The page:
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THE SHADOW GLASS ****

Written by Josh Winning. RRP: £8.99 400pp

Published in the UK on 22nd March 2022 in paperback and e-book by Titan Books.

 

The best barometer of someone’s character is whether or not they like The Muppets. If they don’t, it’s best to cast them aside immediately as they are obviously a wrong ‘un. In THE SHADOW GLASS, the charming debut novel by film journalist Josh Winning, the author channels an obvious affection for the creations of the Jim Henson company into a rollicking and endearing fantasy adventure that will appeal especially to Henson fans. Also, perhaps of special interest to FrightFesters, this is the only novel that I’ve read that features an appearance from the Prince Charles Cinema.

 

THE SHADOW GLASS tells the story of Jack Corman, a thirty something whose life is in limbo. He’s jobless, broke and, on top of all that, his estranged father, Bob, has suddenly died.  Bob (effectively a more troubled Jim Henson type) was no ordinary father…and also not a very good one. He was the founder of a puppet studio that, amongst many other things, created a cult puppet fantasy in 1986 called “The Shadow Glass” (basically THE DARK CRYSTAL). Although it later developed a devoted following, it flopped upon release, being deemed too scary for kids and too weird for adults, sending Bob into a dark spiral of boozing and apparent madness that alienated him from his only son. However, Jack finds that his father might not have been as mad as he seemed when, on a dark stormy night, the puppets in his late father’s attic come to life and Jack gets embroiled in a mission to save the world from the more sinister of his father’s creations that are now loose in London eating security guards.

 

The novel is populated with likeable characters such as Toby, the teenage uber-fan, and his group of nerdy but heroic pals that Jack grudgingly befriends. Then there’s Brol and Zavanna, the two Kettu (fox-like warrior creatures, and the heroes of “The Shadow Glass” film), who are fantastic sources of deadpan humour as they try to adjust to 21st century London. The villains are suitably unpleasant too such as the sinister Kunin Yillda and her hordes of Skalions (“amphibian creatures with boil-pocked green skin […] squat and slimy-looking”).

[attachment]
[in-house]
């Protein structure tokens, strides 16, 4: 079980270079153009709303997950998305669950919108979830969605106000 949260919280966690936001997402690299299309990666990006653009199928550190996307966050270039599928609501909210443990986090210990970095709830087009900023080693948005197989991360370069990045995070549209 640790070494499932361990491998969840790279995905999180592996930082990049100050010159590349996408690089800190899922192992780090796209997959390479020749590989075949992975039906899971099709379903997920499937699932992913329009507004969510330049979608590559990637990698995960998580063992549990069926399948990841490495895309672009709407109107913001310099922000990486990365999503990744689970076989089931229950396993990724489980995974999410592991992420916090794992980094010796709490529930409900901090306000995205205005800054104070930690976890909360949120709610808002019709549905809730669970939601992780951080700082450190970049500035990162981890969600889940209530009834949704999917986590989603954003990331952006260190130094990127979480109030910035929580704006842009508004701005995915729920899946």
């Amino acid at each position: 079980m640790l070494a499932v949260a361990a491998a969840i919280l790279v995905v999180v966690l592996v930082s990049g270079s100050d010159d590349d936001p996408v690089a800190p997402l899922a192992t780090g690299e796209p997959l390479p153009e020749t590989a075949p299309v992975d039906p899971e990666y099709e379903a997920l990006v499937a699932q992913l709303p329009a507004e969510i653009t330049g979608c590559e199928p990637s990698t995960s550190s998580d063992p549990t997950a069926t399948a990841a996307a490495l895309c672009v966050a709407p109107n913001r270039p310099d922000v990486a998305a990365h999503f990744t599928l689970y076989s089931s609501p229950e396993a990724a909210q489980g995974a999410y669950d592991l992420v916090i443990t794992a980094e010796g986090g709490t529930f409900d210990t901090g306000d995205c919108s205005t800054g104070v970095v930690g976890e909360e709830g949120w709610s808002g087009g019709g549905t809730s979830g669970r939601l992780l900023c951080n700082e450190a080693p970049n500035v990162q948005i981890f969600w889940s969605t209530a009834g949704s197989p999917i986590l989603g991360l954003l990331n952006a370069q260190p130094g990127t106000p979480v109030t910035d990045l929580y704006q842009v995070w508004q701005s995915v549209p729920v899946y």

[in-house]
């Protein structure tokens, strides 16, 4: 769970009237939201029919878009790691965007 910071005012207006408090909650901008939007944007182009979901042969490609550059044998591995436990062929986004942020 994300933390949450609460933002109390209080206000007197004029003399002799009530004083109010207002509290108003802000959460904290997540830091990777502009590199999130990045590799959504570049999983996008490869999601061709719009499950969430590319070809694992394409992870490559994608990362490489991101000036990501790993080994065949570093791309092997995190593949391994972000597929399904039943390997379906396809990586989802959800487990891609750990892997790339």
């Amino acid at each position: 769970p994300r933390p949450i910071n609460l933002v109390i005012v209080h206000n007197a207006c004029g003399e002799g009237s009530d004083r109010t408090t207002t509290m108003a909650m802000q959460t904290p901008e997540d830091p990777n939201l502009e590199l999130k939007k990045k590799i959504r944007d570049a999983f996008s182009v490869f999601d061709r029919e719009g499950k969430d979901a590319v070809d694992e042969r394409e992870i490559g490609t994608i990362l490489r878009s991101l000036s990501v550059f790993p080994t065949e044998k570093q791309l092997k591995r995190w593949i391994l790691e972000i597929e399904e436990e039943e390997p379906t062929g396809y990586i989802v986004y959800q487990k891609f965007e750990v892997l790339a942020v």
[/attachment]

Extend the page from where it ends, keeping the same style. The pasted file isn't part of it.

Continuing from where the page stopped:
It’s unsurprising to learn that Winning has had a career writing about film as, from reading this novel, it’s clear that he has deep knowledge of, and passion for, the media that he is riffing on. He also fits in time for a critique on toxic fandom with the character of Wesley Cutter. Even though there is a fair amount of pop culture references, Winning never overdoes it to the point of obnoxiousness, unlike the insufferable READY PLAYER ONE.

 

In a nice creative flourish, Winning explores the work of Bob Corman in-between chapters with excerpts from different in-world media such as reviews, the track list from the film’s soundtrack and transcripts from a YouTube video of Bob’s meltdown at Comic-Con.

 

Winning isn’t afraid to include the occasional tragic death or grisly moment (such as finger eating and one especially nightmarish image of the mystic creature, Nebfet, hiding in the chest cavity of a dead man and puppeteering their corpse). However, for the most part it is a very warm hearted and charming affair, refreshingly never feeling the need to resort to cynicism or snark.

 

One, very minor quibble, is the fact that it’s so heavily inspired by THE DARK CRYSTAL means that the fantasy world of Iri that Winning conjures doesn’t stand on its own as a wholly original creation (I couldn’t see this being adapted to film without them facing a lawsuit). But, to be fair to Winning, to come up with a totally original fantasy world to rival the existing 80’s classics, and then effectively throw it away as background filler to your novel would have been a stretch to have expected from him.

 

THE SHADOW GLASS was a very nice surprise. It’s not a short book, clocking in at around 400 pages, but it is incredibly well paced and easy to get through. After a rough couple of years out there in the real world, reading this was a pleasant escapist balm and I’m keen to see what Winning writes next (certainly if it also features Muppets).

 

Reviewed by John Upton.

 

 

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